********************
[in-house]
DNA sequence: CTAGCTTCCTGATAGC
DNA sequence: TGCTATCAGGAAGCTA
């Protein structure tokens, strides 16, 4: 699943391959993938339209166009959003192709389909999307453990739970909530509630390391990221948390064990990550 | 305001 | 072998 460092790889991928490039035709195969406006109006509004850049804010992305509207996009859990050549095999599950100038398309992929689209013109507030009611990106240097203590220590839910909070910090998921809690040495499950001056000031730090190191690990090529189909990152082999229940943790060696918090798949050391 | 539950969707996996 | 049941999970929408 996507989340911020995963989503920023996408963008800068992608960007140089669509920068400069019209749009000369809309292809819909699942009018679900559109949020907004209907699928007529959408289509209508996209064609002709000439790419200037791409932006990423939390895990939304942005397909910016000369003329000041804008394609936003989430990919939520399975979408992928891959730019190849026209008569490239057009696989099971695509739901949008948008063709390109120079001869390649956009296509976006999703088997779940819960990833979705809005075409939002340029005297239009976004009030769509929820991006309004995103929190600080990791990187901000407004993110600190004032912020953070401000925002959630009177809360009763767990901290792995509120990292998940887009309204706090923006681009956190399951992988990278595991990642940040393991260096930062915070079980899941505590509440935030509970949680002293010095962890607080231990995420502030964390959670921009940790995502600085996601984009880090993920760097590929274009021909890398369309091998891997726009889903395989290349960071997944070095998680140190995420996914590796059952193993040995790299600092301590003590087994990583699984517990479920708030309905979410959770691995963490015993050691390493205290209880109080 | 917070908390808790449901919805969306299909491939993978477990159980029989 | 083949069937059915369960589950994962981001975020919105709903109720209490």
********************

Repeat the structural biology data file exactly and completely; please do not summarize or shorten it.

[in-house]
DNA sequence: CTAGCTTCCTGATAGC
DNA sequence: TGCTATCAGGAAGCTA
């Protein structure tokens, strides 16, 4: 699943391959993938339209166009959003192709389909999307453990739970909530509630390391990221948390064990990550 | 305001 | 072998 460092790889991928490039035709195969406006109006509004850049804010992305509207996009859990050549095999599950100038398309992929689209013109507030009611990106240097203590220590839910909070910090998921809690040495499950001056000031730090190191690990090529189909990152082999229940943790060696918090798949050391 | 539950969707996996 | 049941999970929408 996507989340911020995963989503920023996408963008800068992608960007140089669509920068400069019209749009000369809309292809819909699942009018679900559109949020907004209907699928007529959408289509209508996209064609002709000439790419200037791409932006990423939390895990939304942005397909910016000369003329000041804008394609936003989430990919939520399975979408992928891959730019190849026209008569490239057009696989099971695509739901949008948008063709390109120079001869390649956009296509976006999703088997779940819960990833979705809005075409939002340029005297239009976004009030769509929820991006309004995103929190600080990791990187901000407004993110600190004032912020953070401000925002959630009177809360009763767990901290792995509120990292998940887009309204706090923006681009956190399951992988990278595991990642940040393991260096930062915070079980899941505590509440935030509970949680002293010095962890607080231990995420502030964390959670921009940790995502600085996601984009880090993920760097590929274009021909890398369309091998891997726009889903395989290349960071997944070095998680140190995420996914590796059952193993040995790299600092301590003590087994990583699984517990479920708030309905979410959770691995963490015993050691390493205290209880109080 | 917070908390808790449901919805969306299909491939993978477990159980029989 | 083949069937059915369960589950994962981001975020919105709903109720209490």